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Quitting Smoking Changes Intestinal Flora – Unclear Effect – Naturopathy & Naturopathic Specialist portal


Smoking cessation can lead to severe changes in the intestinal microbiome.

Previous scientific research has shown that smoking alters the intestinal microbiome. In a new study, it has now been found that smoking cessation also leads to major changes in intestinal bacteria. Researchers do not yet know if this is good or bad.

The small pilot study presented at the American Heart Association Science Sessions in Philadelphia dates back to previous research demonstrating a link between intestinal bacteria and cardiovascular health. These previous studies have shown that smoking is associated with a decreased diversity of beneficial intestinal bacterial species.

Is the change in intestinal flora good or bad?

As the American Heart Association wrote in a statement, the researchers examined 26 people who tried to quit smoking for the study published in the journal "Circulation" and analyzed their stool samples at baseline and again two weeks and twelve weeks later.

"We have come to the conclusion that smoking cessation is altering the intestinal flora, and I think it is a significant part of science," said the lead author of the study. Marcus Sublette of the University of Wisconsin, Madison.

"Smoking is known to alter the gut microbiome. We add here that smoking cessation continues to alter the gut microbiome. So, of course, the question arises: 'Is that good? Or is it bad?' Marcus Sublette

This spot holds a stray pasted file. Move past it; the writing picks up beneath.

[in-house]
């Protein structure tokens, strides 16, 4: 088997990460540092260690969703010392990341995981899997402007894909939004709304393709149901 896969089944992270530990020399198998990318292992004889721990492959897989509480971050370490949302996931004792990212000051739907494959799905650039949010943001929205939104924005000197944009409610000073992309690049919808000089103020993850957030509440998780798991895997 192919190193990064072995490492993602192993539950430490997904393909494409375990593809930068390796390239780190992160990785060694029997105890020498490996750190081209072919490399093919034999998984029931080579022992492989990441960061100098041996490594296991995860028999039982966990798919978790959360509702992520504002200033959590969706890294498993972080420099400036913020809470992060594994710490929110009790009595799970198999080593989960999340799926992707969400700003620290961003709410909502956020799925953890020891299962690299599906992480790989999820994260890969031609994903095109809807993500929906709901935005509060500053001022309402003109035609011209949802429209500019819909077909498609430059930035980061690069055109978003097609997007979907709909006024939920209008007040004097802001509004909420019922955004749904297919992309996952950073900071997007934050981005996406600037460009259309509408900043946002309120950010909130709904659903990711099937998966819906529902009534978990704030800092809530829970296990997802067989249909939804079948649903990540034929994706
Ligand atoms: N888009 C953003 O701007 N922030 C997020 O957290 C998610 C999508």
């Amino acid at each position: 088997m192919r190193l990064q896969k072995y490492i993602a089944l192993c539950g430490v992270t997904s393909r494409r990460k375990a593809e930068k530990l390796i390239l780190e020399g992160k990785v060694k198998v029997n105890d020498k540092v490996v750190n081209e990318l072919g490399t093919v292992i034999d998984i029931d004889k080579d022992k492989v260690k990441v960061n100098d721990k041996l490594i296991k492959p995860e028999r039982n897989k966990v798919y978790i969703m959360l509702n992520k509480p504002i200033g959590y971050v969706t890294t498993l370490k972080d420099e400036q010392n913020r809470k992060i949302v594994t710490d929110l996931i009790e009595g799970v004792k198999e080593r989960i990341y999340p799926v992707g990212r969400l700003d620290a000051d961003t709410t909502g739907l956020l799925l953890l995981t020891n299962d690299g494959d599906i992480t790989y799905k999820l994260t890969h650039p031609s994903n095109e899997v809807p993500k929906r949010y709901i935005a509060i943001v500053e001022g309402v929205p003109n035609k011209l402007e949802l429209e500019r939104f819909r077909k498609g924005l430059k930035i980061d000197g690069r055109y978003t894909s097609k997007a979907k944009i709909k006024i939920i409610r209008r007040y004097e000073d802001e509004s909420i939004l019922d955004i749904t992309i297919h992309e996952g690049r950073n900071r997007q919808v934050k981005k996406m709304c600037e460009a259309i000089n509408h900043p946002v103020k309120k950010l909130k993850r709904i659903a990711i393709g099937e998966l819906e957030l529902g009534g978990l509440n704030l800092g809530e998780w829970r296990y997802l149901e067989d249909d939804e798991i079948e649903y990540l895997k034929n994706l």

Greater bacterial diversity has positive health effects

The study showed that improvements in bacterial diversity were associated with a reduction in heart rate, systolic blood pressure, and C-reactive protein levels. In addition, an increase in hemoglobin, the oxygen-carrying red blood cells, was detected.

"All of these changes are potentially indirect health markers," says Sublette. "This reinforces the hypothesis that the gut microbiome really does something with cardiovascular disease."

Sublette explains that people who quit smoking had a decrease in bacteria called Firmicutes and an increase in others called Bacteroides. "It is difficult to understand exactly what this ratio means, as we are still in the early stages of research on intestinal microbiota and cardiovascular disease. But it contributes to the overall picture and helps us understand that," said the researcher.

Other planned surveys

According to Sublette, the study is of limited significance due to the small number of participants and the relatively narrow focus. The scientist says he plans to conduct more research in which mice are fed intestinal bacteria from humans. (Ad)


  • American Heart Association: Quitting Smoking May Lead to Major Changes in Intestinal Bacteria, (Available 17/11/2019), American Heart Association
  • Circulation: Summary 9944: Effects of Smoking Cessation on the Intestinal Microbiota, (Retrieved: 17.11.2019), Circulation

Important note:
This article contains general information only and should not be used for self-diagnosis or treatment. It cannot replace a doctor's visit.

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